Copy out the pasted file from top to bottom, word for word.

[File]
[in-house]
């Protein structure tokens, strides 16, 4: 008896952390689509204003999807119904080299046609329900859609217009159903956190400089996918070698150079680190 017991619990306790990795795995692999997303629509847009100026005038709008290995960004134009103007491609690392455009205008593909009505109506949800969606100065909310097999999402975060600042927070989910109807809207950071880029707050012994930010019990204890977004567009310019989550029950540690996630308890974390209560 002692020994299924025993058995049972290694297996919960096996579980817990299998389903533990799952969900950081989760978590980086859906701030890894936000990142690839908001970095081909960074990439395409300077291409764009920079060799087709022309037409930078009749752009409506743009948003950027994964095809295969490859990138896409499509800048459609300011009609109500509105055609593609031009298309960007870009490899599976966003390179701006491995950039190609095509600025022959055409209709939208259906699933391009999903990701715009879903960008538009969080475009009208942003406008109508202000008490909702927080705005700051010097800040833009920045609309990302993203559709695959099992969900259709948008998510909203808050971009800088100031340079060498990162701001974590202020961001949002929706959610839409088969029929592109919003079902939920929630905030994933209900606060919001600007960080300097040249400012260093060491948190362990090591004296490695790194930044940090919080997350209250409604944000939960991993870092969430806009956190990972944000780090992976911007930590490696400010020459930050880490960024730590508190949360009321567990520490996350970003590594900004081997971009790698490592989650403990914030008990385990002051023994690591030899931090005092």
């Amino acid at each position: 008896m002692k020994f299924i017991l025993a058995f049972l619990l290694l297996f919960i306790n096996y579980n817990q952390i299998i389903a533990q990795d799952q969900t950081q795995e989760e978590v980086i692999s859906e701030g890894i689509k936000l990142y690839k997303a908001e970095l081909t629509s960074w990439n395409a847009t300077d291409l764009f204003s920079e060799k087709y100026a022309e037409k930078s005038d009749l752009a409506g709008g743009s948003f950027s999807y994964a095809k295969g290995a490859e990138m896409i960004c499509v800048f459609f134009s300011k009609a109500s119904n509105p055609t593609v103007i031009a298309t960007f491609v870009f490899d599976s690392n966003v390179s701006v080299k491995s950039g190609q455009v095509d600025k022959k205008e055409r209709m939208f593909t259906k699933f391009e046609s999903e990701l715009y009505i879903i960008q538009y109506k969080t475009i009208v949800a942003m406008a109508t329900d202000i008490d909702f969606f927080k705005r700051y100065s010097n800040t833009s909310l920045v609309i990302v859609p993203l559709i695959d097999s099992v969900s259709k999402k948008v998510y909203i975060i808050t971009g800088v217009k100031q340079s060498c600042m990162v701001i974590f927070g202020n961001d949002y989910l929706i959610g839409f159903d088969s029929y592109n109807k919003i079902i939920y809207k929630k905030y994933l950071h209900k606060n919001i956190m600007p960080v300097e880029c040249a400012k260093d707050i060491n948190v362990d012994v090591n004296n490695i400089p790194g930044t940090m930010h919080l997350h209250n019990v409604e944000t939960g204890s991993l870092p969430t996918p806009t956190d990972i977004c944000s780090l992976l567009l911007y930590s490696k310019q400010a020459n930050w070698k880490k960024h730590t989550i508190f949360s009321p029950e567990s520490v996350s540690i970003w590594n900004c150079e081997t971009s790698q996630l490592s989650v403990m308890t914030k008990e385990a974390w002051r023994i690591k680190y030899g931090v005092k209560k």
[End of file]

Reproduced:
[in-house]
């Protein structure tokens, strides 16, 4: 008896952390689509204003999807119904080299046609329900859609217009159903956190400089996918070698150079680190 017991619990306790990795795995692999997303629509847009100026005038709008290995960004134009103007491609690392455009205008593909009505109506949800969606100065909310097999999402975060600042927070989910109807809207950071880029707050012994930010019990204890977004567009310019989550029950540690996630308890974390209560 002692020994299924025993058995049972290694297996919960096996579980817990299998389903533990799952969900950081989760978590980086859906701030890894936000990142690839908001970095081909960074990439395409300077291409764009920079060799087709022309037409930078009749752009409506743009948003950027994964095809295969490859990138896409499509800048459609300011009609109500509105055609593609031009298309960007870009490899599976966003390179701006491995950039190609095509600025022959055409209709939208259906699933391009999903990701715009879903960008538009969080475009009208942003406008109508202000008490909702927080705005700051010097800040833009920045609309990302993203559709695959099992969900259709948008998510909203808050971009800088100031340079060498990162701001974590202020961001949002929706959610839409088969029929592109919003079902939920929630905030994933209900606060919001600007960080300097040249400012260093060491948190362990090591004296490695790194930044940090919080997350209250409604944000939960991993870092969430806009956190990972944000780090992976911007930590490696400010020459930050880490960024730590508190949360009321567990520490996350970003590594900004081997971009790698490592989650403990914030008990385990002051023994690591030899931090005092």
């Amino acid at each position: 008896m002692k020994f299924i017991l025993a058995f049972l619990l290694l297996f919960i306790n096996y579980n817990q952390i299998i389903a533990q990795d799952q969900t950081q795995e989760e978590v980086i692999s859906e701030g890894i689509k936000l990142y690839k997303a908001e970095l081909t629509s960074w990439n395409a847009t300077d291409l764009f204003s920079e060799k087709y100026a022309e037409k930078s005038d009749l752009a409506g709008g743009s948003f950027s999807y994964a095809k295969g290995a490859e990138m896409i960004c499509v800048f459609f134009s300011k009609a109500s119904n509105p055609t593609v103007i031009a298309t960007f491609v870009f490899d599976s690392n966003v390179s701006v080299k491995s950039g190609q455009v095509d600025k022959k205008e055409r209709m939208f593909t259906k699933f391009e046609s999903e990701l715009y009505i879903i960008q538009y109506k969080t475009i009208v949800a942003m406008a109508t329900d202000i008490d909702f969606f927080k705005r700051y100065s010097n800040t833009s909310l920045v609309i990302v859609p993203l559709i695959d097999s099992v969900s259709k999402k948008v998510y909203i975060i808050t971009g800088v217009k100031q340079s060498c600042m990162v701001i974590f927070g202020n961001d949002y989910l929706i959610g839409f159903d088969s029929y592109n109807k919003i079902i939920y809207k929630k905030y994933l950071h209900k606060n919001i956190m600007p960080v300097e880029c040249a400012k260093d707050i060491n948190v362990d012994v090591n004296n490695i400089p790194g930044t940090m930010h919080l997350h209250n019990v409604e944000t939960g204890s991993l870092p969430t996918p806009t956190d990972i977004c944000s780090l992976l567009l911007y930590s490696k310019q400010a020459n930050w070698k880490k960024h730590t989550i508190f949360s009321p029950e567990s520490v996350s540690i970003w590594n900004c150079e081997t971009s790698q996630l490592s989650v403990m308890t914030k008990e385990a974390w002051r023994i690591k680190y030899g931090v005092k209560k």